Created By: GentlemensDame883 on June 9, 2013 Last Edited By: ShanghaiSlave on July 2, 2014

Cops 'n Clubbers

Using baton as your Weapon of Choice.

Name Space:
Main
Page Type:
Trope
Alt title: Nightstick It To Em

Call them truncheons, coshs, billysticks, nightsticks, prods or what-have-you. Shorter than a Simple Staff, different enough from a generic club to be distinct, the baton is the melee Weapon of Choice of cops, guards and their ilk.

Depending on the portrayal on the police force, a baton can be a heroic weapon, a standard issue Mook weapon, or a symbol of fear. Sometimes used to perform a Tap on the Head; however, modern UK training discourages it due to the possibility of fatal injury.

The Old-Fashioned Copper trope in general also tends to invert the trope, since the "no-nonsense" versions prefer guns (in works set at the time when British officers carried them), while the amicable Dixon of Dock Green types prefer old-fashioned truncheons. In feudal Japan, the jitte (basically a metal truncheon with a prong for hooking the opponent) was strongly associated with officers and served as their badge of office.

Compare Dual Tonfas, Sai Guy (close to the jitte), Carry a Big Stick, Batter Up.


Examples:

    open/close all folders 

    Anime and Manga 

    Comic Books 

    Fanfic 

    Film 
  • In Like Flint. General Carter's Z.O.W.I.E. guards use expandable batons to fight Flint in the document incinerator room.
  • In Police Academy 4: Citizens on Patrol a nebbishy rookie cop (played by Tim Kazurinsky) uses his police baton to totally destroy a trio of gangbangers.
  • The protagonist of The Raid uses a nightstick and combat knife to deadly results.
  • Inspector Ma from Sha Po Lang uses a telescoping baton, in a rare heroic example.
  • In Demolition Man, in the future city of San Angeles, the police are armed with batons... which can discharge electric currents.

    Literature 
  • The Provost's Guard in the Beka Cooper books use short, sturdy batons because they lack the lethal implications of edged weapons.
  • In The Iron Dream, truncheons are the favourite melee weapon in Held. Feric Jaggar, their leader chosen by fate, wields the Steel Commander.
    "The shaft as a gleaming rod of some tarnishless metal fully four feet long and thick around as a man's forearm etched all around with rich red traceries of lightning strokes, a motif which made the huge shaft appear as if it had but recently been quenched in blood. The oversize headball was a life-sized steel fist, and a hero's fist at that."

    Live Action Television 
  • In one episode of CSI, a Tabletop game invented by Hodges (which features Flanderised versions of the cast) has a Brutal version of Brass who threatens a suspect with a collapsible truncheon (which he's never been shown with in the series thus far).
  • Dixon of Dock Green strongly averts the Police Brutality aspect of the trope, only using his truncheon to protect the public and generally being an all round Nice Guy.
  • Hostages has Sandrine Renault aka Maria Gonzales use a collapsible baton to restrain the Sanders patriarch in the first episode by hitting the back of his head.
  • The Elementary rendition of Sherlock Holmes practices singlestick for self-defense, considering it a simple and elegant fighting style. He makes use of it with a collapsible metal baton in "M." to capture the Serial Killer who he thought killed Irene Adler.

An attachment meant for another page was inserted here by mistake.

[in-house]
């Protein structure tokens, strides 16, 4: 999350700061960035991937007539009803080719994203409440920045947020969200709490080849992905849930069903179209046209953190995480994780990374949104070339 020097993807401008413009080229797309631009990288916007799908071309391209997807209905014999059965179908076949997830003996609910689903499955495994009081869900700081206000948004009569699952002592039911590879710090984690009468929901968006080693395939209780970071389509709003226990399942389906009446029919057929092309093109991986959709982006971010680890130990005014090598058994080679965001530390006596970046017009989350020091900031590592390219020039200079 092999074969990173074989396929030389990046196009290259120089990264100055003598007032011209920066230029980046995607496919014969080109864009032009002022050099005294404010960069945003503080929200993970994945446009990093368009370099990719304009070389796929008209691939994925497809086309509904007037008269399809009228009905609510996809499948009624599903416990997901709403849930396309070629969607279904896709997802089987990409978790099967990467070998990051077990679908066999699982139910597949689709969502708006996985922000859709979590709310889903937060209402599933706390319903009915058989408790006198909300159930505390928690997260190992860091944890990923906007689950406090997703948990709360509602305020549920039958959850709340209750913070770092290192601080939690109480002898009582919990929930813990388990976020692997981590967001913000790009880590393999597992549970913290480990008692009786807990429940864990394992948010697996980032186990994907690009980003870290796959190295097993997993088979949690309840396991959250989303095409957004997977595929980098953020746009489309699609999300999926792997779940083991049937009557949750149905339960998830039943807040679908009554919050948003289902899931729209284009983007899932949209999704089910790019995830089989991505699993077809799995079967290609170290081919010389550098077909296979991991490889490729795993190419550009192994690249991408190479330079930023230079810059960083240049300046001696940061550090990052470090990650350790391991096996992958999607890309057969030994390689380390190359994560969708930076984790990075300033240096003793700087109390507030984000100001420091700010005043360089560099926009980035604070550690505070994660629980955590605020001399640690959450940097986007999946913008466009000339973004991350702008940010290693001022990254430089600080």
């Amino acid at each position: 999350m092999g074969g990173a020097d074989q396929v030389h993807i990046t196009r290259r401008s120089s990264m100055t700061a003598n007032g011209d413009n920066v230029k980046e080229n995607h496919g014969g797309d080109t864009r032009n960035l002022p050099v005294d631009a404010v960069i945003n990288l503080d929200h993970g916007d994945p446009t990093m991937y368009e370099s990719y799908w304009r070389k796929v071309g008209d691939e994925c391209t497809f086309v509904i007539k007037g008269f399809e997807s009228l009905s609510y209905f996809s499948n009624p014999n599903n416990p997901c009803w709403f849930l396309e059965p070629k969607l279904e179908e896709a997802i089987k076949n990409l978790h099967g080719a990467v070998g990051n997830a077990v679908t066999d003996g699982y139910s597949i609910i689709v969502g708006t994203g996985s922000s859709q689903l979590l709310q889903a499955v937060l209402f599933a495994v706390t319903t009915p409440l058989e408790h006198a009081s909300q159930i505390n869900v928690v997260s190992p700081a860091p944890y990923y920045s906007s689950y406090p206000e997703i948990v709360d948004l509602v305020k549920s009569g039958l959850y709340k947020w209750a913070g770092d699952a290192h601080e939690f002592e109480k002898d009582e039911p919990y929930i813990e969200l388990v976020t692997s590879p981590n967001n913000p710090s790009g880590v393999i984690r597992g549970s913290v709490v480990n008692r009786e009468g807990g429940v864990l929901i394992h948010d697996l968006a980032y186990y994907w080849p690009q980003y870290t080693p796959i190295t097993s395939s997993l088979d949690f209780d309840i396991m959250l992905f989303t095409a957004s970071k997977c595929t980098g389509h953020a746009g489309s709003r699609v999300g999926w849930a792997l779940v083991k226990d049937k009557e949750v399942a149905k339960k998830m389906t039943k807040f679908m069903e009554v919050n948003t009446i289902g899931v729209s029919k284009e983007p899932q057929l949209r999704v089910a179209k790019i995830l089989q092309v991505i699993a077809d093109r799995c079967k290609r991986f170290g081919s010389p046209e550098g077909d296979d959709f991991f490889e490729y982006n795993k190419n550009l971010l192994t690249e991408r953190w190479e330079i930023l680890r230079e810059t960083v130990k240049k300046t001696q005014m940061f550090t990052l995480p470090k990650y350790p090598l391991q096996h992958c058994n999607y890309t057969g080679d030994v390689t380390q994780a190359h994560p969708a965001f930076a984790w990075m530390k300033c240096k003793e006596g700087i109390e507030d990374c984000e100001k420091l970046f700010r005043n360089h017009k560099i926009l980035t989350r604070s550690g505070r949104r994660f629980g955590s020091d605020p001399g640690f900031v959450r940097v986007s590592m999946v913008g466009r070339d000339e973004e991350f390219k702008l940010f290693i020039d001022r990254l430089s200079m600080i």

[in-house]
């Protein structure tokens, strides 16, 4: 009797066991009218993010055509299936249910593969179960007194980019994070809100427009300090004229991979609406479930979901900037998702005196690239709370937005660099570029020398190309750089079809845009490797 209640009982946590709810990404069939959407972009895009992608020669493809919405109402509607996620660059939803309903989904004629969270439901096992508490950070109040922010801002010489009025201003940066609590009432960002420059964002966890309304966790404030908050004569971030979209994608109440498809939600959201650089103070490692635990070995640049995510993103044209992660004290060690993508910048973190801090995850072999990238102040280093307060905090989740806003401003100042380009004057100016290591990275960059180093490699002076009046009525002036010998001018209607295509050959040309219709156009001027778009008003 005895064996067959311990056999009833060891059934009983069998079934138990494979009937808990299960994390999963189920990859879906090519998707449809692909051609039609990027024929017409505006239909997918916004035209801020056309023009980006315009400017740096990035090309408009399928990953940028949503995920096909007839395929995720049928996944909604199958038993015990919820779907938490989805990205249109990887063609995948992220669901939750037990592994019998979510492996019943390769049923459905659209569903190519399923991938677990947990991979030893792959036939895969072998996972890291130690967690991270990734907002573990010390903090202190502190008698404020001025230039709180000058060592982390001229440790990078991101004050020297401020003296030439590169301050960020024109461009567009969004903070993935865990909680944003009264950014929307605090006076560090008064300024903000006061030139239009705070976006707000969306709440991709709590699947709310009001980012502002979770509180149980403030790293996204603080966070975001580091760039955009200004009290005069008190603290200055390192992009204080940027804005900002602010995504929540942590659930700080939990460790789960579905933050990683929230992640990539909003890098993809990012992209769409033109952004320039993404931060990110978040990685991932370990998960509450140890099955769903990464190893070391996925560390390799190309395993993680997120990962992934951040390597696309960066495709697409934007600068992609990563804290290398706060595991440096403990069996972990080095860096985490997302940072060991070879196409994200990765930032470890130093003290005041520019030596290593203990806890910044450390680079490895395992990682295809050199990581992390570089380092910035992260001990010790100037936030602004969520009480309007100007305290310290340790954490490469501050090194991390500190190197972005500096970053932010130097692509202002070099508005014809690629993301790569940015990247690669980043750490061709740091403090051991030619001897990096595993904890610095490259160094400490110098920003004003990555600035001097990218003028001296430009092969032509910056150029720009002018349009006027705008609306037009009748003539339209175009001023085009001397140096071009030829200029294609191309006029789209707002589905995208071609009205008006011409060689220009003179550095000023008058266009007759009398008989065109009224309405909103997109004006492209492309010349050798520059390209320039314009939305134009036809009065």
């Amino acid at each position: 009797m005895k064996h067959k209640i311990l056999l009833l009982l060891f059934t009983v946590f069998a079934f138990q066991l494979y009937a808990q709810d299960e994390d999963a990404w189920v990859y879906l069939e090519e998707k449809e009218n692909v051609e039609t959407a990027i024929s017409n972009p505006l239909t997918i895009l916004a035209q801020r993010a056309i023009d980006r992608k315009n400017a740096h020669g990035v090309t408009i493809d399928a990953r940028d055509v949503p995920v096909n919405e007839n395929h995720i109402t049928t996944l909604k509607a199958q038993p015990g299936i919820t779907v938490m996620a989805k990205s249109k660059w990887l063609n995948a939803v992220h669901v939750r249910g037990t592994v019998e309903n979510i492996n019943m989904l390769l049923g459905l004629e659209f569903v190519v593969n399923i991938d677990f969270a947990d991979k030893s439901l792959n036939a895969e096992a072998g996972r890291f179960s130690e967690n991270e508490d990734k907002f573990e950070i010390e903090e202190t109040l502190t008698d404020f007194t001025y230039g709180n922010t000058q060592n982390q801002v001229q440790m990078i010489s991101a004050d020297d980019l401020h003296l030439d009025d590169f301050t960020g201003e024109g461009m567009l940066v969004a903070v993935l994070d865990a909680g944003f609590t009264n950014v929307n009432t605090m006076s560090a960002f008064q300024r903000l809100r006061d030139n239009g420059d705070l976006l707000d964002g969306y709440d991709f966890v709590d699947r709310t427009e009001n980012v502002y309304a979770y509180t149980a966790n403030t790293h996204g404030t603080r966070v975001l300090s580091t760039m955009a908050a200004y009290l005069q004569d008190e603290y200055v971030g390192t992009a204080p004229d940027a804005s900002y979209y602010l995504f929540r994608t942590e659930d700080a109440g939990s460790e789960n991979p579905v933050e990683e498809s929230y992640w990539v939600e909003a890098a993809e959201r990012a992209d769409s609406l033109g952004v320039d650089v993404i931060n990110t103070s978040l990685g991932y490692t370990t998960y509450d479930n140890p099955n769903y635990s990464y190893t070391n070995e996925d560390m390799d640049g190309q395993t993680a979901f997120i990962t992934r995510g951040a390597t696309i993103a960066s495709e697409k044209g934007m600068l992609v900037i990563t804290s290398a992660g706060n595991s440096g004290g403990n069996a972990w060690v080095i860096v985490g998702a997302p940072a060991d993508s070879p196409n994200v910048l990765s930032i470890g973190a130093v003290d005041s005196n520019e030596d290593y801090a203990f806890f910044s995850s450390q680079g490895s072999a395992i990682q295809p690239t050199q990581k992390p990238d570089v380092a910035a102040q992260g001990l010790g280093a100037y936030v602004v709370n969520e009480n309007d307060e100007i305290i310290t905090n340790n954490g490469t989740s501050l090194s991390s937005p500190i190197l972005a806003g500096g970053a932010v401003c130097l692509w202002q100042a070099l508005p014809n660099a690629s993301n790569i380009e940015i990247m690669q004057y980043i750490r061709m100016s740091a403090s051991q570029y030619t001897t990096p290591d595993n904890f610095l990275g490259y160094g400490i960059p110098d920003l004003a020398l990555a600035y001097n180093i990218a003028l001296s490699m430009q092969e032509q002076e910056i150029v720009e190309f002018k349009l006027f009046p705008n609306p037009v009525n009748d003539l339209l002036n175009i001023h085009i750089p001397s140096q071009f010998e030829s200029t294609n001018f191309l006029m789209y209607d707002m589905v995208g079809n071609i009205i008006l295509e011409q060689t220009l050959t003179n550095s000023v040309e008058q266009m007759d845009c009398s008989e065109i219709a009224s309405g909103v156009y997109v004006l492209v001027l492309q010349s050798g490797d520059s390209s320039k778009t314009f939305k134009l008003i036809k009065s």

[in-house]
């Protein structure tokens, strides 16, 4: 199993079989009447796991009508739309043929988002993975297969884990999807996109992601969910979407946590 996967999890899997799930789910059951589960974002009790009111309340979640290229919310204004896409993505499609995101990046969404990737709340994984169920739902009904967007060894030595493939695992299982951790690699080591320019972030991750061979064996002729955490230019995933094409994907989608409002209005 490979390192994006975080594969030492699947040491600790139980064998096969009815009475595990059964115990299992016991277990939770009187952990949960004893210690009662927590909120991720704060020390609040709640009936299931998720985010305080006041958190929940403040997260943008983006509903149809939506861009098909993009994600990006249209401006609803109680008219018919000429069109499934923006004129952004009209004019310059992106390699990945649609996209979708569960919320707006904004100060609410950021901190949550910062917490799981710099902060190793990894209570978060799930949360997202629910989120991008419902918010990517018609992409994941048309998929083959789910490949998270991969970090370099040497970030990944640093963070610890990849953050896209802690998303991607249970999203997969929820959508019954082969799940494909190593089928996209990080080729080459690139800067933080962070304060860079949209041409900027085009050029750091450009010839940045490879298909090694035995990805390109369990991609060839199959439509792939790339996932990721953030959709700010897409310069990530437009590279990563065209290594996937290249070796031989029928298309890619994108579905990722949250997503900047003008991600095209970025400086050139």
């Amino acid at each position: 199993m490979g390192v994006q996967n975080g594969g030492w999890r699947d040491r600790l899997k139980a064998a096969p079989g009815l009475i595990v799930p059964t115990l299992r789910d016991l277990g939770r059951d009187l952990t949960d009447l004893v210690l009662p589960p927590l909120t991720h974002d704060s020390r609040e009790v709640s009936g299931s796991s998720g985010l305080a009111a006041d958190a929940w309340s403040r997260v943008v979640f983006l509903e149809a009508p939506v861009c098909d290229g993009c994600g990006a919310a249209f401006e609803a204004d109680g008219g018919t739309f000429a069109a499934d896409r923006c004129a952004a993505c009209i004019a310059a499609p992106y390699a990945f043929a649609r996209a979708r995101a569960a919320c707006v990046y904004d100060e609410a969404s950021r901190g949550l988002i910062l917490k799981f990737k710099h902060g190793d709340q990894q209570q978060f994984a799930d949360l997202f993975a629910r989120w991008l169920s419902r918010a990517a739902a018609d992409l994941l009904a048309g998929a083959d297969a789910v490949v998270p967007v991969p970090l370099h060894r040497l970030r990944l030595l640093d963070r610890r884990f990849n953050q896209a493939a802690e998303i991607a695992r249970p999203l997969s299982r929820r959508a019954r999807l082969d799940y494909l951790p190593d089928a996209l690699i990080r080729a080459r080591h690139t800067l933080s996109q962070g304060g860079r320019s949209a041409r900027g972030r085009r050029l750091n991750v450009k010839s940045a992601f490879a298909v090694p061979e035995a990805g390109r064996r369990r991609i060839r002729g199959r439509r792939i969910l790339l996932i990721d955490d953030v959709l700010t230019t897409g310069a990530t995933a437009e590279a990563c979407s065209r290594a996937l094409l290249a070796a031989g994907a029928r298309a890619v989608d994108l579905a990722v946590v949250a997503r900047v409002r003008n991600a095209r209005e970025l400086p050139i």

• One episode of New Tricks has Jack trying to reconcile with an old friend who has never forgiven Jack for joining The Met and cites the massed baton charges employed by said force during the UK miner's strikes of the mid-80s.
  • A Season Five episode of The Detectives has the hapless duo trying to rescue their boss's grand-daughter from an environmental protest before the Met's Territorial Support Group do a raid. Or as Bob describes them due to their brutality:
    "The BYOB squad; Bring Your Own Baton!"

    Video Games 
  • Abstergo guards in Assassin's Creed games.
  • Priere from La Pucelle uses a baton to beat the crap out of her enemies. This carries to her appearances as an Overlord in later Nippon Ichi games.
  • Cerberus Assault Troopers and Centurions in Mass Effect 3.
  • The most obvious example, Mortal Kombat's own local cop, Kurtis Stryker, who utilizes a night stick alongside other conventional weapons like his handguns.
  • In Metal Gear Rising: Revengeance, the cyborg Dirty Cops in Denver use these.
  • Captain Vor in Warframe. Zero-Context Example
  • In Parasite Eve 2 the protagonist is an FBI agent (for a fictional branch called MIST that deals with mutated monsters). The weapons you start off with are a pistol and a police baton (which also happens to be the only exclusively melee weapon in the game).
  • Half-Life 2: Combine Civil Protection officers wield stun batons that they use when dishing out their particular brand of justice.
  • In Final Fight and Street Fighter games, Rolento the ex-soldier fights with a baton and an acrobatic, speedy style.
  • The Imperial Agent's Non-Player Companion SCORPIO in Star Wars: The Old Republic uses electrostaffs, which are pretty common weapons in the game, except that her custom electrostaffs always seem to look like police batons—quite fitting her profile, as she is basically a robotic prison warden who spent most of her existence herding criminals on the prison planet of Belsavis.
  • Final Fantasy
    • In Final Fantasy XIII, most melee-type enemies of the Corps (military/police organization of Cocoon) category wield batons in battle. Some higher-level PSICOM (e.g. Huntress) and Sanctum (e.g. Inquisitrix) enemies have them, as well.